Changes in Southern Hemisphere rainfall, circulation and weather systems

J. S. Frederiksen, C. S. Frederiksen, S. L. Osbrough, Janice M. Sisson

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During the last sixty years there have been large changes in the seasonal cycle of Southern Hemisphere circulation and reductions in rainfall particularly in the southern Australian region. Here we examine the corresponding changes in dynamical modes of variability during the annual cycle focusing on the mid-latitude storm track modes. We also discuss and analyze more briefly changes in other modes including onset of blocking modes and northwest cloud-band disturbances during southern winter. Our study builds on the work of Frederiksen and Frederiksen (2007) who examined the changes in southern hemisphere July storm tracks in twenty year periods before and after the mid-1970s. We employ a global two-level primitive equation instability-model and here we examine changes, during the periods 1949-1968, 1975-1994 and 1997-2006, in atmospheric modes of variability growing on reanalyzed observed three-dimensional basic states in the four seasons. We relate the reduction in the rainfall in the southwest of Western Australia since the mid-1970s and in South-eastern Australia since the mid-1990s to changes in growth rate and structures of leading storm track and blocking modes. We find that cyclogenesis modes growing on the subtropical jet have significantly reduced growth rates in the latter periods. As well there is a reduction of the intensity of the subtropical storm track and increase in the polar storm track particularly in autumn and spring. On the other hand during winter there is a significant increase in the growth rate of northwest cloud-band modes and that cross Australia. Southwest of Western Australia (SWWA) gets most of its rainfall in autumn and winter. We find that in winter there are considerable reductions in the growth rates (by around 30%) of the leading storm track modes that cross southern Australia between the periods 1949-68 and 1975-94 (associated with the observed circa 20% reduction in SWWA rainfall) and that these reductions continue into the period 1997-2007. In autumn growth rates of leading cyclogenesis modes with peak amplitudes across southern Australia decrease by between 10% and 20% between 1949-68 and the latter periods. Importantly, during the more recent periods, storm activity increasingly moves from the latitudes of the subtropical jet to the latitudes of the polar jet. These changes in storm activity are consistent with and provide an explanation of the reduced rainfall over southwest of Western Australia since the mid 1970s. In southeastern Australia the rainfall is spread more evenly throughout the year. We find that in spring there is only a very modest reduction (of around 5%) in growth rates of the leading storm track modes that cross southern Australia between 1949-68 and 1975-94. However during the period 1997-2006 of drought the leading modes of storm activity tracked south of the Australian continent. Again, in summer there is a modest reduction (of around 10%), between 1949-68 and 1975-94, in growth rates of the leading cyclogenesis modes that influence southeastern Australia. However, for the period 1997-2006 the storm activity largely misses southeastern Australia as the storm track has moved poleward. Again these changes in storm activity during 1997-2006 provide an explanation for the causes of the recent prolonged drought in southeastern Australia.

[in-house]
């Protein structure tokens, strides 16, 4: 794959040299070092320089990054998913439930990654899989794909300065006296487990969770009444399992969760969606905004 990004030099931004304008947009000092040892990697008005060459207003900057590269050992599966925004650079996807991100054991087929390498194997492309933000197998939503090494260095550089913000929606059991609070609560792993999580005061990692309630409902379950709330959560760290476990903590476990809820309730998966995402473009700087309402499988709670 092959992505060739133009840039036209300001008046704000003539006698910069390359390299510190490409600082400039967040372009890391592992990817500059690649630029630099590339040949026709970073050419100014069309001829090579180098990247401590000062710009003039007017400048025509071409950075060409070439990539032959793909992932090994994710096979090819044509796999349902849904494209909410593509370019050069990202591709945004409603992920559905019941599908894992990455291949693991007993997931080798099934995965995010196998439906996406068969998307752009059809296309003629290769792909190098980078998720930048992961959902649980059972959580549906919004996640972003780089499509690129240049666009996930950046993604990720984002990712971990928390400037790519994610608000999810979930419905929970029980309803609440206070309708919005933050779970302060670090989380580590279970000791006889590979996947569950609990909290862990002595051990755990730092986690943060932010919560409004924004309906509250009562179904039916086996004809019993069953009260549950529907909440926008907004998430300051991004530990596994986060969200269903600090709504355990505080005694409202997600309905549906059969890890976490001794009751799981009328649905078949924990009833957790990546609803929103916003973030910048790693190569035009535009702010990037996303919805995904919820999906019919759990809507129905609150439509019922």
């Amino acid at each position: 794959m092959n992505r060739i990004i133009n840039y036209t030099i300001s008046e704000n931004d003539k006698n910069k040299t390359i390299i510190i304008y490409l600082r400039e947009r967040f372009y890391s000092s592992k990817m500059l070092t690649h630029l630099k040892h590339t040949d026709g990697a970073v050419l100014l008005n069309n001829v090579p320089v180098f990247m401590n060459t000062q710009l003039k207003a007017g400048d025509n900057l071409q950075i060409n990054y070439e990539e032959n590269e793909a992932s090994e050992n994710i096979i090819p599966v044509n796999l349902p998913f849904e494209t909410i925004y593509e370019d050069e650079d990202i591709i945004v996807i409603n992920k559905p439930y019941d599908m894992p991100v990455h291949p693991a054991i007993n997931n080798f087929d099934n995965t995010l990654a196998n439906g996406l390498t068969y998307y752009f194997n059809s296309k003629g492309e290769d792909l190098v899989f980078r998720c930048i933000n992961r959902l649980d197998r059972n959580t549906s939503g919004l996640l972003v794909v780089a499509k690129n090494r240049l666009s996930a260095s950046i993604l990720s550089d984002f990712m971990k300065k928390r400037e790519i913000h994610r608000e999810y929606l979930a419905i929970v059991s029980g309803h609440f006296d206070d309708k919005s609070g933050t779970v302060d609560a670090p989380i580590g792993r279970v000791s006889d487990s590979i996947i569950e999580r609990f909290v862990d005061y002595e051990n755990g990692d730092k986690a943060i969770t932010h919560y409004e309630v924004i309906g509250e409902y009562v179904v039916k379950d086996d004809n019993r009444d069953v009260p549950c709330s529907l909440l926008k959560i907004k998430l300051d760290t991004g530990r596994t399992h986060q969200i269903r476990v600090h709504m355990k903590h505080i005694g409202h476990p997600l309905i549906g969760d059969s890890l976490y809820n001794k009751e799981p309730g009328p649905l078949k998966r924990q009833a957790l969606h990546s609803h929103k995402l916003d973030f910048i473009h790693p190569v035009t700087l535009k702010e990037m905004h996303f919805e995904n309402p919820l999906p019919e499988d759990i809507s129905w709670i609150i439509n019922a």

Original languageEnglish
Title of host publicationMODSIM 2011 - 19th International Congress on Modelling and Simulation - Sustaining Our Future: Understanding and Living with Uncertainty
Subtitle of host publicationPerth, WA, Australia; 12-16 December 2011
EditorsF. Chan, D. Marinova, R.S. Anderssen
Place of PublicationCanberra ACT
PublisherModelling and Simulation Society of Australia and New Zealand (MSSANZ)
Number of pages7
ISBN (Print)9780987214317
Publication statusPublished - 2011
Externally publishedYes
EventInternational Congress on Modelling and Simulation 2011: Sustaining Our Future: Understanding and Living with Uncertainty - Perth, Australia
Duration: 12 Dec 201116 Dec 2011
Conference number: 19th


ConferenceInternational Congress on Modelling and Simulation 2011
Abbreviated titleMODSIM 2011
Internet address


  • Climate change
  • Climate modelling
  • Southern Hemisphere circulation
  • Weather systems

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